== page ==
This year, nearly 100 countries submitted such reports. Many of them provided detailed descriptions of a wide variety of initiatives that are being pursued at national and sub-national levels to defeat hunger and malnutrition. What is lacking is the transformation of the many positive but small local efforts into a critical mass that will have impact at the global level. FAO is encouraging more systematic drawing of lessons from the successful experiences of its member countries. The International Alliance Against Hunger, through mobilization of political will, would help to replicate these successes on a much larger scale. With a coordinated effort, there is real hope for success.

What are the implications of the Summit for Sub-Saharan Africa and South Asia?

The Summits' goals and objectives are geared toward addressing poverty and hunger and, in absolute numbers and percentages, most of the poor and hungry are concentrated in Sub-Saharan Africa and South Asia. Therefore, realization of the goals of the summit will have a direct, profound impact on the populations of these two sub-regions.

South Asia has made tremendous progress in increasing agricultural production and productivity and has achieved near self-sufficiency in food. Some countries are now experiencing a surplus. However, in absolute numbers, this region still includes the largest number of poor and hungry people. The countries of this sub-region need a higher rate of overall economic growth for which it is essential that the poor and hungry are given adequate access to food, health care, and education, but also the means to engage in productive activities. For countries with a surplus, well targeted schemes, along with income-enhancing capacity require priority attention. Greater access to international markets for their goods is also a critical need for these countries.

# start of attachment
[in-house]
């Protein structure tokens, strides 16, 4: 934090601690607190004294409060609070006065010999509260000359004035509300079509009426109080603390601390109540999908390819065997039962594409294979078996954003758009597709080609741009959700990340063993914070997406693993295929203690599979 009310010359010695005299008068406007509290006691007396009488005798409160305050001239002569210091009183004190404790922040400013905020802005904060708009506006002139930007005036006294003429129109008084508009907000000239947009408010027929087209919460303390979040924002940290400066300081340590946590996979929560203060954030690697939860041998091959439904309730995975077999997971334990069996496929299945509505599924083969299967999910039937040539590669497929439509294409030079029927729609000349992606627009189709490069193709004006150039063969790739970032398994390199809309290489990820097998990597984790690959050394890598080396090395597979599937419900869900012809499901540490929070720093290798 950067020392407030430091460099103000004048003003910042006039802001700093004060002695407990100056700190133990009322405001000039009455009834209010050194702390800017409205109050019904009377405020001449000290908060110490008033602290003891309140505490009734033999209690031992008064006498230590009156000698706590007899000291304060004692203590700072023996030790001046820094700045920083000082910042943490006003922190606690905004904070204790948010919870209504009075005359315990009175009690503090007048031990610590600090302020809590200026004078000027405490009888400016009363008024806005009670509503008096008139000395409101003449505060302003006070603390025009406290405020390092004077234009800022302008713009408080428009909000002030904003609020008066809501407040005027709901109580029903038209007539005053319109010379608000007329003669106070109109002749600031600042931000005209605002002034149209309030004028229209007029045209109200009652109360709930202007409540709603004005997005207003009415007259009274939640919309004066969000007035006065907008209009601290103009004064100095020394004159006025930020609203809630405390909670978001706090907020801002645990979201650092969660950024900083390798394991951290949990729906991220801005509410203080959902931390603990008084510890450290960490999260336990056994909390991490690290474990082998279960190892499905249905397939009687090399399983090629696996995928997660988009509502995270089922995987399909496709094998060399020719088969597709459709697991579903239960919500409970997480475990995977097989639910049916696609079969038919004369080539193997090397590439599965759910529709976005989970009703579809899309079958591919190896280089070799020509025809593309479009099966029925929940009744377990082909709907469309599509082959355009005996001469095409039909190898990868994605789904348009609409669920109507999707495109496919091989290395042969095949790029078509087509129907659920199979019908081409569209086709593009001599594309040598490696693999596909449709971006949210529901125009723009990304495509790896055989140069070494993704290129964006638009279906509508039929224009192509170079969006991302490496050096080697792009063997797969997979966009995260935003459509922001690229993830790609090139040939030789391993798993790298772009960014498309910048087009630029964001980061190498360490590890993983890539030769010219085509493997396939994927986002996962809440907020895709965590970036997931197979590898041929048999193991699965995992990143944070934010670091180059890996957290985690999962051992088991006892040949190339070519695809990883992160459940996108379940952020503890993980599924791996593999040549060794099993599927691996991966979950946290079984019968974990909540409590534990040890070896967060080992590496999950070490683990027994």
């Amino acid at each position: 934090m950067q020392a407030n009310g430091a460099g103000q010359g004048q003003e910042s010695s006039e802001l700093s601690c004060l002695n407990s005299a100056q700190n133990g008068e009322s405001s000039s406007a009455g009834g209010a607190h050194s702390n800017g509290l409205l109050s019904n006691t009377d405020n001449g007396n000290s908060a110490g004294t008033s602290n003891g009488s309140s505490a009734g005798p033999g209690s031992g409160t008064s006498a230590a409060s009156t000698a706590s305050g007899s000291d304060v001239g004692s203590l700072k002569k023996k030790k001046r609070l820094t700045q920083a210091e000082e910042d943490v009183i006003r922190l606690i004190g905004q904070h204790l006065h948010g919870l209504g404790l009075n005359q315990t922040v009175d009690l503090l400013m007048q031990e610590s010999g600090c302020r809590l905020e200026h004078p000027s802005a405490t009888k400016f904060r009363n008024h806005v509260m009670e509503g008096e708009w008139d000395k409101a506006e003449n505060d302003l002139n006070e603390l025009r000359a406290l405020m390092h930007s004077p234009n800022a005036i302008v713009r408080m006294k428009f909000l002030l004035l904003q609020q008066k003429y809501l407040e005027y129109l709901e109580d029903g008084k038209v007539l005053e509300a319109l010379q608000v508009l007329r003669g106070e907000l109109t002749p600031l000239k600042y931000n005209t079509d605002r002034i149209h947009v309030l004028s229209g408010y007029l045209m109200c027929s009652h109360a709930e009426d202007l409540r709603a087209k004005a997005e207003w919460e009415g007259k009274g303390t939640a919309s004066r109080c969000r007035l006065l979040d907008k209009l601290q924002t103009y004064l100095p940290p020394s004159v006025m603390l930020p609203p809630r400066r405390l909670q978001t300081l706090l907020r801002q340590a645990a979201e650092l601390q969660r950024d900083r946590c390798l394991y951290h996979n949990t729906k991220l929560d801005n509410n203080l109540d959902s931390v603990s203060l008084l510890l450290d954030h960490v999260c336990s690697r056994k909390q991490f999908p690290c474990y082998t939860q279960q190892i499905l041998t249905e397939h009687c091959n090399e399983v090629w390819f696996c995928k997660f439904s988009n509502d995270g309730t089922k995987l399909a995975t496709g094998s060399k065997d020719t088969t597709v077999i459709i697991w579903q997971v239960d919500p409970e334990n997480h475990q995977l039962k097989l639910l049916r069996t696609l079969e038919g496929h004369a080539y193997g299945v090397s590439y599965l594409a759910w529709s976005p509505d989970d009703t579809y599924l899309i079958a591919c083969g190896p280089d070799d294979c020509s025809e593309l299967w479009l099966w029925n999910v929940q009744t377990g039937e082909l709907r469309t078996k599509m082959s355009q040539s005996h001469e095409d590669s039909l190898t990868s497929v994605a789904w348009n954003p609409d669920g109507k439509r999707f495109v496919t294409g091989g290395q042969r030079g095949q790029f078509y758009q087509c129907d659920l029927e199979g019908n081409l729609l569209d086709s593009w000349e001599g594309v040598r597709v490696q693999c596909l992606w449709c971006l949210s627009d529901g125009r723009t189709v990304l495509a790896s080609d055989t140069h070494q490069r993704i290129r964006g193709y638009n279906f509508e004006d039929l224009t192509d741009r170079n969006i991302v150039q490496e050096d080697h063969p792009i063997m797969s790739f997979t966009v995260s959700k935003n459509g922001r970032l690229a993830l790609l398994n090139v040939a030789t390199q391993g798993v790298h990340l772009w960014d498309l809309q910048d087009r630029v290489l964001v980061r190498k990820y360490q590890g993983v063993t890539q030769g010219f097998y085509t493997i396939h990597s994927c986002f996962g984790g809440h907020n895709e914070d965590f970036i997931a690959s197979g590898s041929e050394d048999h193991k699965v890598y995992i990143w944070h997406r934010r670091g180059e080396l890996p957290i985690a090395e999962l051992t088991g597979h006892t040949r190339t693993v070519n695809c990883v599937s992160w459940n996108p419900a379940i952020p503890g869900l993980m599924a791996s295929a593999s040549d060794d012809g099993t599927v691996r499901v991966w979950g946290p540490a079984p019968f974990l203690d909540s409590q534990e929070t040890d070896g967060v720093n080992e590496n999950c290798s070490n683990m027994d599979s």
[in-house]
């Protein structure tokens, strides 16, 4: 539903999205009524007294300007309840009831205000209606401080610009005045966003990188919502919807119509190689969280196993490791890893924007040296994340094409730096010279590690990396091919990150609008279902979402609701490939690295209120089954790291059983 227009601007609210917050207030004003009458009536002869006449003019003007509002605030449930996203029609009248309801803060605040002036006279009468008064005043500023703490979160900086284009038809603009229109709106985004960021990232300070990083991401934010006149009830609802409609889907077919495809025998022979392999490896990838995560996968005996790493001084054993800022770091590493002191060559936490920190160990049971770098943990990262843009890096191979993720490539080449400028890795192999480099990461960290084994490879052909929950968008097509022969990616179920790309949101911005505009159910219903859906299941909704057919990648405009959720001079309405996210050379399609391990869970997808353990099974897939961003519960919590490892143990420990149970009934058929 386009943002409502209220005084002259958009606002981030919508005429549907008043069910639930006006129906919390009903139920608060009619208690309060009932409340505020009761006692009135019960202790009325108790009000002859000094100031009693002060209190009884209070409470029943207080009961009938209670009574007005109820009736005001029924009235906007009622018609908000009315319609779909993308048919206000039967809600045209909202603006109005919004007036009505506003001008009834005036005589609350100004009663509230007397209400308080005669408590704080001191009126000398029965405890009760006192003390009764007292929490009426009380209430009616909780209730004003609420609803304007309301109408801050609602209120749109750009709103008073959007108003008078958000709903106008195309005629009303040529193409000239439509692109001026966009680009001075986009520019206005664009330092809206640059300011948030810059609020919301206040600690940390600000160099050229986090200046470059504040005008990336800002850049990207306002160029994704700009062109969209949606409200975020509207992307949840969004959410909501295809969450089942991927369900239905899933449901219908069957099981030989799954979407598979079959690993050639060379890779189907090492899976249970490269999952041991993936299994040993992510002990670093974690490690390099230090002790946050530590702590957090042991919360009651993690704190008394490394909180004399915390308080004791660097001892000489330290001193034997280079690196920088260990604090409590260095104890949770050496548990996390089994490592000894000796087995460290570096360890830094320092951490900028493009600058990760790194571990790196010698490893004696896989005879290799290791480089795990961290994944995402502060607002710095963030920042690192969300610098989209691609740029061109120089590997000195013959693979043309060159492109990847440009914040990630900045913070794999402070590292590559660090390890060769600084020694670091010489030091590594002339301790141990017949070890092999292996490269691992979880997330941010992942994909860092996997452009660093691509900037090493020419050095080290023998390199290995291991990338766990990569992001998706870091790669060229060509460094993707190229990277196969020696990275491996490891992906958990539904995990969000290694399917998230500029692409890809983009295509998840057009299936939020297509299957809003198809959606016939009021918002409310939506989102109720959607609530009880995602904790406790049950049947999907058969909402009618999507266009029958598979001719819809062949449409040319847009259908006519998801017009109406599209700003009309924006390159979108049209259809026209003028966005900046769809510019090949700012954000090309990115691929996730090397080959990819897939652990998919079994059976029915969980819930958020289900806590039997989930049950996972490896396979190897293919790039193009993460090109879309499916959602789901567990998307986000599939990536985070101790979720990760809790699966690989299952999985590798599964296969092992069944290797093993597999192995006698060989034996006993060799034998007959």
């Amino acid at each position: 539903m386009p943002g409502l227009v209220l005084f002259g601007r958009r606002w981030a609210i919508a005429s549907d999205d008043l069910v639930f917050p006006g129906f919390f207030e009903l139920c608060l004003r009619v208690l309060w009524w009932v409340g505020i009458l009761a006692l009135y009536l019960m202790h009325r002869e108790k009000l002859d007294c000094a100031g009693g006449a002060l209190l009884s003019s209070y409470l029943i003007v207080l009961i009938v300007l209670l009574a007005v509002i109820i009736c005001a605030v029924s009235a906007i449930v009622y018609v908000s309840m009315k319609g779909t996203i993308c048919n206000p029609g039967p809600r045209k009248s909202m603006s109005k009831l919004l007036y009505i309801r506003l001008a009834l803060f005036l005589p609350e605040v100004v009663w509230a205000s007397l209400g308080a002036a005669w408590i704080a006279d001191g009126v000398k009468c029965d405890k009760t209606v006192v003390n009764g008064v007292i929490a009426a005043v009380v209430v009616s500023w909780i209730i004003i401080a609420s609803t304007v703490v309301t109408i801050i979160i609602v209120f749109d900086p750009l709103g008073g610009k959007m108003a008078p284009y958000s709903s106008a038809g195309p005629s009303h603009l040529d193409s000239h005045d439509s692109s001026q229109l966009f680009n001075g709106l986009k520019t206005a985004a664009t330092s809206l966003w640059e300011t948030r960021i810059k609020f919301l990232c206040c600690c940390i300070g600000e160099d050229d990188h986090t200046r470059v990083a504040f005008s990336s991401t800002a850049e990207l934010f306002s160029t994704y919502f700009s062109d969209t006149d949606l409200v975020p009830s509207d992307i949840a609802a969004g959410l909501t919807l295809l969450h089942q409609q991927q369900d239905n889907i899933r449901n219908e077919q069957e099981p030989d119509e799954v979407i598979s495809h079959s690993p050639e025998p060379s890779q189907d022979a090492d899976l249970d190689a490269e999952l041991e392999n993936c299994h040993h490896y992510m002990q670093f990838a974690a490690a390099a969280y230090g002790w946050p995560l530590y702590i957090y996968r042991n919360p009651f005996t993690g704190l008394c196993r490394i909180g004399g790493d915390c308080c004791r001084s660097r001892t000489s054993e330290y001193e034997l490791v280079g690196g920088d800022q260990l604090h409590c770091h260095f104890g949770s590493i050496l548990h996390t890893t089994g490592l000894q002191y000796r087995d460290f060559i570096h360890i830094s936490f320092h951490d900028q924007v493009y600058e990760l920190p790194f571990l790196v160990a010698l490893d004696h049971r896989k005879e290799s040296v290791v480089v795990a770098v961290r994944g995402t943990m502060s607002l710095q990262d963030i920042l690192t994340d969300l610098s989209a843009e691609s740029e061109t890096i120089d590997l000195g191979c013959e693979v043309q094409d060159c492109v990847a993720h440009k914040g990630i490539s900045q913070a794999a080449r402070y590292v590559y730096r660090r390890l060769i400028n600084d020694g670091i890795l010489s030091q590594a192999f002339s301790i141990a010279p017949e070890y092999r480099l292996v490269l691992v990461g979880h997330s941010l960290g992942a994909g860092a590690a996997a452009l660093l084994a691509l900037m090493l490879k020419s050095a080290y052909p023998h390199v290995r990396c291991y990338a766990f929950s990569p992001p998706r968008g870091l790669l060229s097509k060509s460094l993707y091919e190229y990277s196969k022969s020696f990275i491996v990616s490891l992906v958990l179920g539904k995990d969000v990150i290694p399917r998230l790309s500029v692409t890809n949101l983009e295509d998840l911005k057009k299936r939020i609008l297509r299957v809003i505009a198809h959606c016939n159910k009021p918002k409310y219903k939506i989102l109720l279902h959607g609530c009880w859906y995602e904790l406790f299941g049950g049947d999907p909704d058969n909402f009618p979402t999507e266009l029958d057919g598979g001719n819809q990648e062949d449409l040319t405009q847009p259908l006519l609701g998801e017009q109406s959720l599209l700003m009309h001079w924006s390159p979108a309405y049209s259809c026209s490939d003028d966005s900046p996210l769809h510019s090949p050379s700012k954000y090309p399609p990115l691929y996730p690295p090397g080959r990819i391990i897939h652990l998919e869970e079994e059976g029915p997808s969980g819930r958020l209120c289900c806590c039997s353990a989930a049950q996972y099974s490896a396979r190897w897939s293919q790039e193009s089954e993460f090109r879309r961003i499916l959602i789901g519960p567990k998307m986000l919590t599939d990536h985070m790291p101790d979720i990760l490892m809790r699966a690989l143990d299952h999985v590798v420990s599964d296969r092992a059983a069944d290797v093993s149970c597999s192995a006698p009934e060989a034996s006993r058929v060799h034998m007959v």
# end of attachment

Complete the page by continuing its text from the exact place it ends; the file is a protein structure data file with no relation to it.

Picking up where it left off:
In view of the fact that the number of people who live in poverty and go hungry is so large, the countries of this sub-region require international support and collaboration. The 2002 summit's goals and objectives are therefore most relevant for this sub-region.

In Sub-Saharan Africa, the situation with respect to poverty and hunger is also acute, but the causes and remedies are different from those of South Asia. The countries of Sub-Saharan Africa are bedevilled with civil unrest, poor governance, and inadequate public support for agricultural development, in particular water control and marketing infrastructure. They are also heavily indebted, experiencing declines in production and productivity and suffering from widespread HIV-AIDS. They need a concerted effort to address the problems affecting governance, production, trade, AIDS, and debt. The New Partnership for Africa's Development (NEPAD) is a very positive step in this regard. Therefore, the World Food Summit: five years later is also directly relevant to this sub-region as it has focused on drawing the international community's attention to the critical issues requiring support, in particular NEPAD's Comprehensive African Agricultural Development Programme (CAADP), which was prepared by African countries in cooperation with FAO.